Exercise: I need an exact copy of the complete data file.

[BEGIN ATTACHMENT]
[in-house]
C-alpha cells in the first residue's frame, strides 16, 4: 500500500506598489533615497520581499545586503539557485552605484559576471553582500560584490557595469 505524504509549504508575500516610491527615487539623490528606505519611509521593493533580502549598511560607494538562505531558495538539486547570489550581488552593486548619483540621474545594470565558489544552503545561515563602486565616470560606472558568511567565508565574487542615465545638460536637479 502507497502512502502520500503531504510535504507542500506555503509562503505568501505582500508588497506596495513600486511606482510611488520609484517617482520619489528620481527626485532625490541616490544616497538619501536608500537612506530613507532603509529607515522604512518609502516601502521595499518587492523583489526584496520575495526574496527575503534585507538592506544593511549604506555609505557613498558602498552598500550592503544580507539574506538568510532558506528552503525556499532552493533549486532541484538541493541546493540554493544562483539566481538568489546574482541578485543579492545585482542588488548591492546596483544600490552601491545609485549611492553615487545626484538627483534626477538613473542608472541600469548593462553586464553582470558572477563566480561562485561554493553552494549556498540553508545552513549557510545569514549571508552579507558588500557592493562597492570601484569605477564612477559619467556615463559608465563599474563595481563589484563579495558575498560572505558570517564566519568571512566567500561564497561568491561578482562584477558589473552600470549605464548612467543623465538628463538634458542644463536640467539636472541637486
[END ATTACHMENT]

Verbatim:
[in-house]
C-alpha cells in the first residue's frame, strides 16, 4: 500500500506598489533615497520581499545586503539557485552605484559576471553582500560584490557595469 505524504509549504508575500516610491527615487539623490528606505519611509521593493533580502549598511560607494538562505531558495538539486547570489550581488552593486548619483540621474545594470565558489544552503545561515563602486565616470560606472558568511567565508565574487542615465545638460536637479 502507497502512502502520500503531504510535504507542500506555503509562503505568501505582500508588497506596495513600486511606482510611488520609484517617482520619489528620481527626485532625490541616490544616497538619501536608500537612506530613507532603509529607515522604512518609502516601502521595499518587492523583489526584496520575495526574496527575503534585507538592506544593511549604506555609505557613498558602498552598500550592503544580507539574506538568510532558506528552503525556499532552493533549486532541484538541493541546493540554493544562483539566481538568489546574482541578485543579492545585482542588488548591492546596483544600490552601491545609485549611492553615487545626484538627483534626477538613473542608472541600469548593462553586464553582470558572477563566480561562485561554493553552494549556498540553508545552513549557510545569514549571508552579507558588500557592493562597492570601484569605477564612477559619467556615463559608465563599474563595481563589484563579495558575498560572505558570517564566519568571512566567500561564497561568491561578482562584477558589473552600470549605464548612467543623465538628463538634458542644463536640467539636472541637486